Mark Twain Connects with China
Mark Twain connects with readers in China in a way he doesn't usually connect with readers in the USA. Running for Governor, one of three stories in Twain Illustrated, stands out as the best example of why this is so: The Chinese adore Twain as a satirist, while Americans have largely ignored this aspect of his wit.
More than a century after his death American readers still hold Twain the author in the highest esteem. He is widely viewed as the preeminent American humorist and most critics credit him as the founder of the American voice in literature. He is iconic, and has been all along.
Twain Illustrated that he was Running for Governor
Twain Illustrated contains three funny stories by Mark Twain. All three stories are funny, but one, Running for Governor, is also scary, since it strikes so closely to what is currently happening in the USA and elsewhere. Democracy is in danger because so many people don’t know what to believe in this information/disinformation age of ours. Of course, as the story shows, this phenomenon is not exactly brand new. For most of the nineteenth century, politicians funded major newspapers throughout the US. In 1870, only 11% of urban daily newspapers were independent of corrupt influence by politicians. Twain surely had this in mind while writing Running for Governor for his monthly column in The Galaxy, a literary magazine, in which he portrayed his fictional candidacy for Governor to be just as hopelessly futile as it would have been in fact.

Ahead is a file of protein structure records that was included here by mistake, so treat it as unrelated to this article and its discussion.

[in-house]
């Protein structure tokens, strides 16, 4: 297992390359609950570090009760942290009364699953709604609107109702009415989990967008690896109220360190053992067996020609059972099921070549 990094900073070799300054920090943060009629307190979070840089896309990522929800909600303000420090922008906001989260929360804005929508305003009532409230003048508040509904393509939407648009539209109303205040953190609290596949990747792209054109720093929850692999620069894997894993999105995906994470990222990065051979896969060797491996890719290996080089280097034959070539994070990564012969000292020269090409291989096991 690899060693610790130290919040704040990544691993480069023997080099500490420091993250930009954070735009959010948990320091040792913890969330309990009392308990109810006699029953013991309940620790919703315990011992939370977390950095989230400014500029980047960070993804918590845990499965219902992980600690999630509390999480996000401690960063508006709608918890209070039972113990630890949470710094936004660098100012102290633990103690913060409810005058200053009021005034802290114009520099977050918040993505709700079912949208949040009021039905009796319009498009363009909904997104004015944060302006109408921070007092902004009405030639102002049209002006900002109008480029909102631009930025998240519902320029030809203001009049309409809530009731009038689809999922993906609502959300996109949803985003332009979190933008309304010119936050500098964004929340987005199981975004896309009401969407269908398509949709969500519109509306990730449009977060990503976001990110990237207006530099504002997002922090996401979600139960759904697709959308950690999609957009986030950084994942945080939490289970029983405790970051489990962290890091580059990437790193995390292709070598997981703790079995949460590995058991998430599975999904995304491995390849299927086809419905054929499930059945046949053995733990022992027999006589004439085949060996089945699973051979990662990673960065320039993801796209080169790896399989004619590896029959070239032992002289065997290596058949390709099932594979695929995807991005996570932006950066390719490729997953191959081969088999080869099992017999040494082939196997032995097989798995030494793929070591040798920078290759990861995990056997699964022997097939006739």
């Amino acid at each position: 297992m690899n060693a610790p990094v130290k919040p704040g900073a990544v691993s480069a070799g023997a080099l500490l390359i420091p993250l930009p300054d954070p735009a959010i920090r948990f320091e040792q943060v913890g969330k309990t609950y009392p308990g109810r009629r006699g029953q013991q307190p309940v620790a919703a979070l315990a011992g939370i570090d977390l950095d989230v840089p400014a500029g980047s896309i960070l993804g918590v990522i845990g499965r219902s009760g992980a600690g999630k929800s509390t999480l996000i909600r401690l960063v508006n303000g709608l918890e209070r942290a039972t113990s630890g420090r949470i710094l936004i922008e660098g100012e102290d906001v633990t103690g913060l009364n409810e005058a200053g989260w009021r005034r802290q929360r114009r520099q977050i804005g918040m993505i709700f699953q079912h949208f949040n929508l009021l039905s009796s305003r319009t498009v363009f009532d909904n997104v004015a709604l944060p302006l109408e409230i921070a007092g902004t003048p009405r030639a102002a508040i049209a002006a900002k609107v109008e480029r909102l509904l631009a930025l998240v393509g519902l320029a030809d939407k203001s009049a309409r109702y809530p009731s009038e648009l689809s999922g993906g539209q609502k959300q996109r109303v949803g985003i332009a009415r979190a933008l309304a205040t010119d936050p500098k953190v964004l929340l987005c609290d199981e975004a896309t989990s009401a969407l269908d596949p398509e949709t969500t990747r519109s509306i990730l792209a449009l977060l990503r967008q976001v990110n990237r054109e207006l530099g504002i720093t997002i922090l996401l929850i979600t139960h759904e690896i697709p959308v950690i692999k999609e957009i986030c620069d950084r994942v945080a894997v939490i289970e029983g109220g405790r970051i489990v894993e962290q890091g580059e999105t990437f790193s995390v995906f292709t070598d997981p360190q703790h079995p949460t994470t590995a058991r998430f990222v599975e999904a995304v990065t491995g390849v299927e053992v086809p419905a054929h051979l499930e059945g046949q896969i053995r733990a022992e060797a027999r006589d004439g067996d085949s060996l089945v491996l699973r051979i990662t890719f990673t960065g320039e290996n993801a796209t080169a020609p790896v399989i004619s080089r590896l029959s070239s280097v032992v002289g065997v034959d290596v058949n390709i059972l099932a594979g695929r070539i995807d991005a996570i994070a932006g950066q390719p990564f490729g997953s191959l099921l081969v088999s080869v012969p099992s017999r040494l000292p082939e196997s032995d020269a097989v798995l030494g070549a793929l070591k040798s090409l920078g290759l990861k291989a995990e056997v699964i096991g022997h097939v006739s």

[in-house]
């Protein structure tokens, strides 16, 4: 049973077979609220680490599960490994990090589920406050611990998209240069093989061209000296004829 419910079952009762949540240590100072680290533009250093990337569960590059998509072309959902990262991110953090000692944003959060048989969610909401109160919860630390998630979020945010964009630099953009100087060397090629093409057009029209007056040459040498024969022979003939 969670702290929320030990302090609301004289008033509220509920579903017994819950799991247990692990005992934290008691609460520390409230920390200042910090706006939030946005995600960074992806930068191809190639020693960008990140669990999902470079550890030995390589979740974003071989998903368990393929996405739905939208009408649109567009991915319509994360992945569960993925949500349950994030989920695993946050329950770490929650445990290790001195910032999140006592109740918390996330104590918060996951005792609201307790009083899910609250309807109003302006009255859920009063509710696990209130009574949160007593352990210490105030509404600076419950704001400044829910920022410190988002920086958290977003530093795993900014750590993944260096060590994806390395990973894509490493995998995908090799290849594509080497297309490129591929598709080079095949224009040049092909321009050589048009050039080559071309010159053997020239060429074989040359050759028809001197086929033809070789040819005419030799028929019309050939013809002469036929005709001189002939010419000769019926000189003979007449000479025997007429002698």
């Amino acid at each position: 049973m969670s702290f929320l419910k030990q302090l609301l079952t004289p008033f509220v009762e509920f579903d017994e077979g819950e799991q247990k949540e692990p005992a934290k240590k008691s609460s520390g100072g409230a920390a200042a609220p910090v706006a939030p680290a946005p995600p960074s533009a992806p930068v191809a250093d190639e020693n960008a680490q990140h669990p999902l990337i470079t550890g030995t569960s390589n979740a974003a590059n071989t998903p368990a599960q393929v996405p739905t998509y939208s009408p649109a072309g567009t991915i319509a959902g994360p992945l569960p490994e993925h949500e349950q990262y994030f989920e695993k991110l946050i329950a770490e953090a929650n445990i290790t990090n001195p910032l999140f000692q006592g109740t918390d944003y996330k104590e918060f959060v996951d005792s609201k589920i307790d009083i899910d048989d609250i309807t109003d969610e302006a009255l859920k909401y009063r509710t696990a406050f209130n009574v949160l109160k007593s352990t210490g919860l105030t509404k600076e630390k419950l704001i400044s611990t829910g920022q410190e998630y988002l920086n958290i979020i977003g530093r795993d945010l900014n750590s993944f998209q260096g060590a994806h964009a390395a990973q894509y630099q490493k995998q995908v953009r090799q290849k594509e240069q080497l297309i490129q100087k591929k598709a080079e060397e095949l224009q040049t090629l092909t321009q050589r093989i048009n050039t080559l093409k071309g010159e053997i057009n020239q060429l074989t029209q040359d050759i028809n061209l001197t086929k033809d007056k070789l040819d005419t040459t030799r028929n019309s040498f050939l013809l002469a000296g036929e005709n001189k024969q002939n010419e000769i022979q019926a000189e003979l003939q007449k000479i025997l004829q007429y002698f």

Twain Illustrated: Twain Presumes Too Much
Twain illustrated contains one reborn story—Emerson, Holmes, and Longfellow—largely requiring rebirth because even the great Mark Twain could presume too much. The story is my adaptation of a speech he delivered in 1877 at a Boston banquet honoring esteemed American poet John Greenleaf Whittier. Twain presumed his audience was in a playful spirit that night as he prepared to deliver a speech that poked fun at literary giants Oliver Wendell Holmes, Henry Wadsworth Longfellow, and Ralph Waldo Emerson. Either the audience was not feeling playful, or maybe everyone was reluctant to laugh because all three poets were seated right there at the head table with Whittier. For neither the poets nor anyone else in the audience laughed, not even once, during the entire story. Master humorist Mark Twain had come to totally expect laughter, and lots of it, when he told a funny story. He claims he never fully recovered from the humiliation he felt that night at the banquet.
Twain’s Carnival of Exaggerations
Edgar Allan Poe was not sarcastic
So that makes me dead wrong for saying Poe use sarcastic humor in the example I chose to demonstrate his humor. Either Poe wasn’t being sarcastic, or the excerpt I used wasn’t humorous. Intent to hurt cannot be funny, even when someone’s ego deserves to be chopped down to size. I don’t think I can have it both ways. The dictionaries have corrected me. A little deeper Still,...
Edgar Allan Poe was not ...
Poe’s humor was almost entirely sarcastic. Sarcasm falls within the form of humor called wit, which is defined as mental trickery. I addressed the subject of wit in a previous blog about Mark Twain’s humor.
But why try to thoroughly describe Poe’s...
Mark Twain Made Mischievous Fun
In essence, pranks embody tricks that produce surprise. But physical pranks also play out to the detriment of a victim. A victim hardly ever immediately sees...